Aug 22, 2012
By Bill Ford
CARBONDALE, IL - It isn't often Southern Illinois junior women's basketball player Jordyn Courier walks out of a locker room following a game and doesn't find a familiar face waiting to greet her.
Whether at home or on the road, Jordyn's parents and grandparents make sure at least one family member is there to see the Saluki 3-point specialist play.
"In the last two years, I think there was one game that I couldn't make it to, my wife couldn't make it to and my parents couldn't make it to," said Jordyn's dad, Wes Courier.
Going to Jordyn's games is a Courier family tradition.
The eldest of Wes and Deana Courier's five children, Jordyn is six years older than her nearest sibling. Because of the age gap, Jordyn is the only one thus far to play organized sports beyond junior high. For the last six years, the Courier family calendar has revolved around Jordyn's game schedules.
In recent years, however, that calendar has become increasingly crowded as the younger courier siblings Morgan (14), Payton (12), Austin (11) and Reagan (10) have become more involved in sports. A basketball coach himself, Wes faces the conflict during basketball season of balancing the games he coaches along with trying to make sure he can see his kids play.
"We have a calendar. We keep all the kids' stuff along with me and my wife's stuff on there. We plan it out ahead of time. We divide and conquer," Wes Courier said. "A typical Saturday for us is eight basketball games."
Traveling even to Jordyn's home games is a commitment for the Couriers, who reside in Delevan, Wis., a six and-a-half hour drive from Carbondale in the family's gas guzzling Suburban.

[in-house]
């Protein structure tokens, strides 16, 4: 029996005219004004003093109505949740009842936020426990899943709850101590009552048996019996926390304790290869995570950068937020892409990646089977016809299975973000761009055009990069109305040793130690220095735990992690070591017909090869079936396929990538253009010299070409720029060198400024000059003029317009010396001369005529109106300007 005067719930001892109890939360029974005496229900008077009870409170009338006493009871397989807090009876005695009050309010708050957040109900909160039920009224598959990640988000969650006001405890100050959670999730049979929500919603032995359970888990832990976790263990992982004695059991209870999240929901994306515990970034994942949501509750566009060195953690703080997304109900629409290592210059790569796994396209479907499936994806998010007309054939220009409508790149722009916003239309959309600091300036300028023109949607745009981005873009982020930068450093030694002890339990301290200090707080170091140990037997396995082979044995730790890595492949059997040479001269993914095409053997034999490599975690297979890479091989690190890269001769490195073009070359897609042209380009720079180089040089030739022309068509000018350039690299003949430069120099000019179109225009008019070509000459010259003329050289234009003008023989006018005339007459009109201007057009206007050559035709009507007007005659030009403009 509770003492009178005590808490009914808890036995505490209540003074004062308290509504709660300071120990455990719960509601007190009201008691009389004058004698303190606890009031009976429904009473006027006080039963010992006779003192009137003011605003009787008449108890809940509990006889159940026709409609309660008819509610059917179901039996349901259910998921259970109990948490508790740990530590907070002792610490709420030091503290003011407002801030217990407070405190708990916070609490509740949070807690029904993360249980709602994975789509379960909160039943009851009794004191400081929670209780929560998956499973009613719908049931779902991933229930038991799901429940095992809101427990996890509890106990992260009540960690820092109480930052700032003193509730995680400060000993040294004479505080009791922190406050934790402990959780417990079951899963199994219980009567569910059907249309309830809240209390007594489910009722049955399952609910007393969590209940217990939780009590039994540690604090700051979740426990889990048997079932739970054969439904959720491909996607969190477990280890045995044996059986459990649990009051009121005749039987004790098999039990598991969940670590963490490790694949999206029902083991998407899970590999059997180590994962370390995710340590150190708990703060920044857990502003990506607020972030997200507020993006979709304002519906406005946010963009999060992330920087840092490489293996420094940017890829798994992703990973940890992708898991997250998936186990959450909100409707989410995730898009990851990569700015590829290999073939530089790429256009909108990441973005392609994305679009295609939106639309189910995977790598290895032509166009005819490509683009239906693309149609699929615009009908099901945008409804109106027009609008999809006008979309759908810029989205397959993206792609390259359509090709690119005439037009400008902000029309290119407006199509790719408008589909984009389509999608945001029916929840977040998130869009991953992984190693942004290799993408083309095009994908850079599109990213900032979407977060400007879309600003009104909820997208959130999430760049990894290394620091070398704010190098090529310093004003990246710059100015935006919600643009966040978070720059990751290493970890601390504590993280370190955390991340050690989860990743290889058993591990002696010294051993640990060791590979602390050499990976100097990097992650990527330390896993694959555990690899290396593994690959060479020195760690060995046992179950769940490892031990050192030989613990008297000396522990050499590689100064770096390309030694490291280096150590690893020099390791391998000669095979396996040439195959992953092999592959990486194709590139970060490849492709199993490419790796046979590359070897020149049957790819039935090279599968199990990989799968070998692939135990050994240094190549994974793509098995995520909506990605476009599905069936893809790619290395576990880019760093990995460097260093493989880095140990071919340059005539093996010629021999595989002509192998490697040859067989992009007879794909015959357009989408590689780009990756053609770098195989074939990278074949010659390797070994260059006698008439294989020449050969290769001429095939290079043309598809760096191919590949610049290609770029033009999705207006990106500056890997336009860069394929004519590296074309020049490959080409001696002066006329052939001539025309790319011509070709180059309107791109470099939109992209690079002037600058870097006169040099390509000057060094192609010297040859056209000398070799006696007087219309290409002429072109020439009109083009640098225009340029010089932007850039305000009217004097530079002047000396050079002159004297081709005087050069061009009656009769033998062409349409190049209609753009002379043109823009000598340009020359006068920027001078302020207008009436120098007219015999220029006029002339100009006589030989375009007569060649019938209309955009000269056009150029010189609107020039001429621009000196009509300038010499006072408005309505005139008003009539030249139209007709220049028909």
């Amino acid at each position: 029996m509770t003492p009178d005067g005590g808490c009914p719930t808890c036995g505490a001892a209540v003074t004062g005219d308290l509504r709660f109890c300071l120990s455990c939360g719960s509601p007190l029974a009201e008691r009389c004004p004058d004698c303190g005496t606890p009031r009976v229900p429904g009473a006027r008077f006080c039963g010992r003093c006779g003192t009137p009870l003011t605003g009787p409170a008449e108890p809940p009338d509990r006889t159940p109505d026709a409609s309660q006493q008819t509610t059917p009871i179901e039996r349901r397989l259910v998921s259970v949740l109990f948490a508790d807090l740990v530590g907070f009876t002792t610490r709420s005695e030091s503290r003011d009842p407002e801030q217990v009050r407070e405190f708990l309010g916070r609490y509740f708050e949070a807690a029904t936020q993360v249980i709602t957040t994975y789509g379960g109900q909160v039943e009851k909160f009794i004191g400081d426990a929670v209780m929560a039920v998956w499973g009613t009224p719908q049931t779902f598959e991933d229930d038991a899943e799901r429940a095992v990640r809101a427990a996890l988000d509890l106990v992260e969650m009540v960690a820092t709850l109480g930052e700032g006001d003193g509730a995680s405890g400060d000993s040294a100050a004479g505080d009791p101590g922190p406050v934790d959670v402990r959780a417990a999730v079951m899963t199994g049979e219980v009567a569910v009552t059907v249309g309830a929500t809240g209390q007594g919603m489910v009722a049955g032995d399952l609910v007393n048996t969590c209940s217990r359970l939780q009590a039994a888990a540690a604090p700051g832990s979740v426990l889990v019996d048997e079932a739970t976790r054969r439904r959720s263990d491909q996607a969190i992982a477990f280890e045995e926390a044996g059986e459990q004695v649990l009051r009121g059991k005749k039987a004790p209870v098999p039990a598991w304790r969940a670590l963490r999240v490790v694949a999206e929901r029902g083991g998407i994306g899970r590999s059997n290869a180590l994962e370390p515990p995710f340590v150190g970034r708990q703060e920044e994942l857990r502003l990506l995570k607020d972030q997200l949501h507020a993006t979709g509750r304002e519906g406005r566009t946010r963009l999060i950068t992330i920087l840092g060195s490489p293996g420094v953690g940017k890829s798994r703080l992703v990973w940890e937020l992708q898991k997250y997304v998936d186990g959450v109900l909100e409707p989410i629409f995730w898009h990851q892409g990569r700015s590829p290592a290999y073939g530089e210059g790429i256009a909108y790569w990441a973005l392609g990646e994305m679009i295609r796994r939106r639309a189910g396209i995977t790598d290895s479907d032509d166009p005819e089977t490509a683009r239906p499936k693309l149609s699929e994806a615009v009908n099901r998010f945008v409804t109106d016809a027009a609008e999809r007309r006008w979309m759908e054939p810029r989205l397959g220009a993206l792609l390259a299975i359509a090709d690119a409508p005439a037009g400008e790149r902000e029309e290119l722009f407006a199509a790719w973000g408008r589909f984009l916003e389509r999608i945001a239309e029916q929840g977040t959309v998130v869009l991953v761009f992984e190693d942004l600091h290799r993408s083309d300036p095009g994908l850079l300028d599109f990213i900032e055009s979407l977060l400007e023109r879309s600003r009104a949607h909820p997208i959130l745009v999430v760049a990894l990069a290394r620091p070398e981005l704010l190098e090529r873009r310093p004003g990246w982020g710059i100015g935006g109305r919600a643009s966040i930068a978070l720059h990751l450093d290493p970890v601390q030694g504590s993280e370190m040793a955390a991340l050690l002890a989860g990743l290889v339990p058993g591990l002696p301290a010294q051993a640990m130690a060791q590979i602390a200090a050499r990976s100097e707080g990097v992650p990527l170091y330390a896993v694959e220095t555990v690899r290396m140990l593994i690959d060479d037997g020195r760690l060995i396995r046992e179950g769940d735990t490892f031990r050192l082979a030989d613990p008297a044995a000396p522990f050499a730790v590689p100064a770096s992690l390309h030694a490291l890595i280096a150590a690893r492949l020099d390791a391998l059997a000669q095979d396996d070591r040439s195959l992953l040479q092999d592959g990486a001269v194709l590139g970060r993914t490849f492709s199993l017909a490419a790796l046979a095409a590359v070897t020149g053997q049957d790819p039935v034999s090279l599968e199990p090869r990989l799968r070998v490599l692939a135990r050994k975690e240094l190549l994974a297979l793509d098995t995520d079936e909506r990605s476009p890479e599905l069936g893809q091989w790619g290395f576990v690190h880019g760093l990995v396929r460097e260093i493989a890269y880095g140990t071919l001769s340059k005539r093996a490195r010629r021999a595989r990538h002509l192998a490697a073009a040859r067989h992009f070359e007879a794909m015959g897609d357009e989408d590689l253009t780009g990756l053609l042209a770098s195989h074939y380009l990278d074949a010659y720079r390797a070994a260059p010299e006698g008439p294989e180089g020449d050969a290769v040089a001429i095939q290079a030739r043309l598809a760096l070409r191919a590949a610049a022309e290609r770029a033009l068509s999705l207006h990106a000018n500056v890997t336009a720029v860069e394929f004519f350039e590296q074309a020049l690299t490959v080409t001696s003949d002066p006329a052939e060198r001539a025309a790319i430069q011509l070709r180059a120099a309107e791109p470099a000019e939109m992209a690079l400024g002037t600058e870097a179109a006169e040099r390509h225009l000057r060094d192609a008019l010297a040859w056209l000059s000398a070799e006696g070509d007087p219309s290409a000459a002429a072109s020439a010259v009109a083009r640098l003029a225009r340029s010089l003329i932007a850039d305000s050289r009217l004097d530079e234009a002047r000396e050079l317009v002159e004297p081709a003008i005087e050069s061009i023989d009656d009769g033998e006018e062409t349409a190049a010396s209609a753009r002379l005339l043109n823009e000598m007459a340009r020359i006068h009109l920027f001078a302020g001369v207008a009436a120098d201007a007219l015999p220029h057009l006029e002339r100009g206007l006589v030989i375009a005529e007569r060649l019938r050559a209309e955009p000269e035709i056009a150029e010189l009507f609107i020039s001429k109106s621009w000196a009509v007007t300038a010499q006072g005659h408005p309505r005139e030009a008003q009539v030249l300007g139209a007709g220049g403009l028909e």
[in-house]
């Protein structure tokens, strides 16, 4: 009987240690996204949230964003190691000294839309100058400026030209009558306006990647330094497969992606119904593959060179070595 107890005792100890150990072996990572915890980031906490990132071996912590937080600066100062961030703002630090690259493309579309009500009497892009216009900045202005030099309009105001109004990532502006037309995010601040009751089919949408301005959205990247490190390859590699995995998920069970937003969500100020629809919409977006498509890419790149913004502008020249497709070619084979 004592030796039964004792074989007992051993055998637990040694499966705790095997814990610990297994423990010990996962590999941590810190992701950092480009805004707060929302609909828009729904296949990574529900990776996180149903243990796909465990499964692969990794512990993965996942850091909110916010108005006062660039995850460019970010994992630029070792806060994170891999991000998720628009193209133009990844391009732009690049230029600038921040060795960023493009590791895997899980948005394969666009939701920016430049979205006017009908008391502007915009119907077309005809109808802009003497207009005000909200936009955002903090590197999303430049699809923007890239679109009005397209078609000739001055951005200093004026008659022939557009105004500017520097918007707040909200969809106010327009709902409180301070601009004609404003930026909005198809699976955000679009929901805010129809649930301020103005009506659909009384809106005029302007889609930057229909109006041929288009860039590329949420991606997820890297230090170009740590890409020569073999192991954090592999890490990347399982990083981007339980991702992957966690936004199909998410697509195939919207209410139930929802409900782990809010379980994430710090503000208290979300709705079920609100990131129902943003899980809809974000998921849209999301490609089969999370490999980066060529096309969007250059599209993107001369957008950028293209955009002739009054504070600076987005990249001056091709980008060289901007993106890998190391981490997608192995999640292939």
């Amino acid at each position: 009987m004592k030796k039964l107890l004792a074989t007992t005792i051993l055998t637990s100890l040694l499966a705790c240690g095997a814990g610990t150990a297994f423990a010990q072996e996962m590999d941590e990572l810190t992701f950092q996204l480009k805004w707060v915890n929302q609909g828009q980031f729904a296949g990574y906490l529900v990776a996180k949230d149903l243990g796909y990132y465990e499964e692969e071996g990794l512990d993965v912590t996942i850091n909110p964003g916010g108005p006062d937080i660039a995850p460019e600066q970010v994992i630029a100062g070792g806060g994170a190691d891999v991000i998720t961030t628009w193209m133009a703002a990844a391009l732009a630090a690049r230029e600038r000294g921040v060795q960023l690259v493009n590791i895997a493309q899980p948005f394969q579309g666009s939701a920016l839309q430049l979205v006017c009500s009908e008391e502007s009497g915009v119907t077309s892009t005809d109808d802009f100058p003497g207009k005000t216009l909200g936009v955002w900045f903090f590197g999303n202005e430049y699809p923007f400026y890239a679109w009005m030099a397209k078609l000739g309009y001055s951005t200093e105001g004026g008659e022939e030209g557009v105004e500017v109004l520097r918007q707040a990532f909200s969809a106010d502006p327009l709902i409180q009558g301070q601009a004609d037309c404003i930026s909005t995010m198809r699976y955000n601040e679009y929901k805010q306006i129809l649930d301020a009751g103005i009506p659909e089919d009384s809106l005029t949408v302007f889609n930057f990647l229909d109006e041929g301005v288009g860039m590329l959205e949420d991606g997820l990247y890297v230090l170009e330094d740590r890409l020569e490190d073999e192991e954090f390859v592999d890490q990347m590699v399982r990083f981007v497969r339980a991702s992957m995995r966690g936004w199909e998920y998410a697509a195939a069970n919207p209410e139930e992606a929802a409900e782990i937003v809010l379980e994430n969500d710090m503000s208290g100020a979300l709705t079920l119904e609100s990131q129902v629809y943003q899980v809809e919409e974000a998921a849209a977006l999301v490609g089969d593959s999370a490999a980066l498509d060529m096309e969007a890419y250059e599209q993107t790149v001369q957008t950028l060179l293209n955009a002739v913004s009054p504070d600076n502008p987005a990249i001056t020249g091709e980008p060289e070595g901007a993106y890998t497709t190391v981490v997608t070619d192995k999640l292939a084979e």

"My dad has gotten to the point he can drive it in his sleep," Jordyn said of the haul across almost the entire state of Illinois.
"My freshman year, even when I didn't play a lot, my dad would still come to all the games. He just said, `If you do play, I want to see it. I don't want to miss anything,'" Jordyn said. "Especially during those hard games when we lost, having someone to talk to and calm me down meant so much."
The 2012-13 basketball season will complicate the Courier calendar even further as Jordyn's eldest sibling, Morgan, enters high school.
"It's going to throw everything off," Wes Courier said. "Morgan will hopefully be on varsity. If that happens, it becomes more important. It's going to be an interesting challenge this year."
The challenge will be compounded by the fact Jordyn will be one of two Saluki upper classmen this season and will have a chance at increasing her minutes.
"I know I'm going to need to step up and take a role that I'm hoping will be bigger this year," Jordyn said. "I am ready for that. I am ready to play more. I'm ready to contribute to the team."
In order to do that, Jordyn has spent her offseason diversifying her game. She is working on cutting to the basket more and developing a pull-up jumper.
"I've been working on more of a movement game instead of being that set 3-point shooter," Jordyn said. "That is easy to guard. Teams can scout that and easily take that away. I'm trying to be more of a threat in other positions."
Jordyn has also spent the summer getting to know her new teammates and realizing a familiar role on the team -- that of big sister.
"I'm kind of taking on the `mom' role of trying to make sure everyone gets their stuff done on time," Jordyn said. "We've kind of become more of a family than in previous years and I'm looking forward to that relationship growing."